Swiss summer of 2019 was ‘third hottest on record’

Swiss summer of 2019 was 'third hottest on record'
Switzerland was hit by a drought in 2018. File photo: AFP
Switzerland has just experienced its third hottest summer on record according to preliminary figures, thanks in part to heatwaves that hit the country in June and July.

When it comes to hot summers in Switzerland, 2003 has become the yardstick. That year as Europe sweltered and thousands of people died across the continent as a result, Switzerland recorded its highest temperature ever of 41.5C in Grono in the canton Graubünden.

But while it could be some time before Switzerland sees a summer like that again, this last summer was not far behind.

Official meteorological figures won’t be released until September 13th, but a new preliminary analysis by Swiss weekly SonntagsZeitung shows Switzerland has just had its third hottest summer on record.

Some Swiss train rails were painted white this summer to prevent buckling in the heat. Photo: AFP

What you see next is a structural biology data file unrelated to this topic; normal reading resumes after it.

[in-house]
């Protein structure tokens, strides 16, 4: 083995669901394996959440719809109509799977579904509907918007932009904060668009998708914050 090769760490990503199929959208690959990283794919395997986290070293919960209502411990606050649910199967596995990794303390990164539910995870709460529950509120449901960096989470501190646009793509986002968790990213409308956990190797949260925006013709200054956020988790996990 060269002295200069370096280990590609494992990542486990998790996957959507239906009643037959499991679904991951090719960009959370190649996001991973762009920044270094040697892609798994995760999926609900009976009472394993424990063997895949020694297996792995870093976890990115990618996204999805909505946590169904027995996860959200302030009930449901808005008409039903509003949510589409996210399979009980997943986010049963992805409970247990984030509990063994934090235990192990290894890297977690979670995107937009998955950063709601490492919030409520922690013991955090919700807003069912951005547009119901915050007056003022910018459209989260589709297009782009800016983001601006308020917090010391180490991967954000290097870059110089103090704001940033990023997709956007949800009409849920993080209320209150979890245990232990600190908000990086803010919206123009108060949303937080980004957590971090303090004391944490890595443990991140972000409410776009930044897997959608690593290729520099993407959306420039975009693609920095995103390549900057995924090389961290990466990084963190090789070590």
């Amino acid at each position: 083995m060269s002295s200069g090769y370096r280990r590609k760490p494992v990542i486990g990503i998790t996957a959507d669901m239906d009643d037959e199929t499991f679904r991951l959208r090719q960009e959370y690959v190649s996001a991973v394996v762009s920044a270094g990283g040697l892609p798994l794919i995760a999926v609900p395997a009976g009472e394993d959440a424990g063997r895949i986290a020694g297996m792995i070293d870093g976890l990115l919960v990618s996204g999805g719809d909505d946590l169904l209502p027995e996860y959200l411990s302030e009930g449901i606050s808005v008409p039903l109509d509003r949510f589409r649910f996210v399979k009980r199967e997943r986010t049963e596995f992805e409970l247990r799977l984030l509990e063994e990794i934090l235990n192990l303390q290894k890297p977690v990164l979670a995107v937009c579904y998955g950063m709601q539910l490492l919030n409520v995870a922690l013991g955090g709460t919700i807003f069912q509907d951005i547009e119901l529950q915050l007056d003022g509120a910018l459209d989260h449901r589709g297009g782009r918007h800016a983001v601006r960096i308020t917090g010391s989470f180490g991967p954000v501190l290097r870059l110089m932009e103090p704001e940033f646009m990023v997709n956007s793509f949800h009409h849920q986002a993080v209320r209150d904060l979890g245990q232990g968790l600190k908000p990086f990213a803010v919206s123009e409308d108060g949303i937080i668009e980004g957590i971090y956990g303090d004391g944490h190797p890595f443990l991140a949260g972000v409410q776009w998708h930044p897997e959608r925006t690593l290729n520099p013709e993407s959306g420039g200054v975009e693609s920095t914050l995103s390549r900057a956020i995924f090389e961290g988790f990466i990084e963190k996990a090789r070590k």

That puts its slightly ahead of the long, hot summer of 2018, which came in fourth place, and 2017 in fifth. The second hottest summer was in 2015.

This means four of the last five Swiss summers have been among the five hottest since records began.

June and July particularly hot

Looking at the summer in more detail, June (an overall national average of 15.3C) and July (an average of 16.2C) were particularly warm. Switzerland had its equally second warmest June ever and its sixth warmest July.

New June temperature records were measured at 50 weather stations, while there were also 15 all-time weather records set during the month. The overall national average was 3.4C above the figure for the period 1981 to 2010. In addition, some mountain peaks saw an average of 5C above the norm for 1981 to 2010.

August 2019 was just the 14th warmest on record, but the average temperature of 15.1C was still 1.5C over that for the period from 1981 to 2010, climatologist Stephan Bader told SonntagsZeitung.

Climate change 'the sum of individual weather events'

Bader stressed that a single extreme event could not be explained as evidence of climate change. But he said 2019 was not a one-off and that the extremely warm summers of the last 20 years, combined with heatwaves, were a sign of climate change.

“With the increasingly warm summers and more frequent heatwaves, the character of the summer climate in Switzerland has changed. The signals of climate changes are therefore the sum of individual weather events,” he said.

READ ALSO: Switzerland boosts green goals with aim to go carbon neutral by 2050


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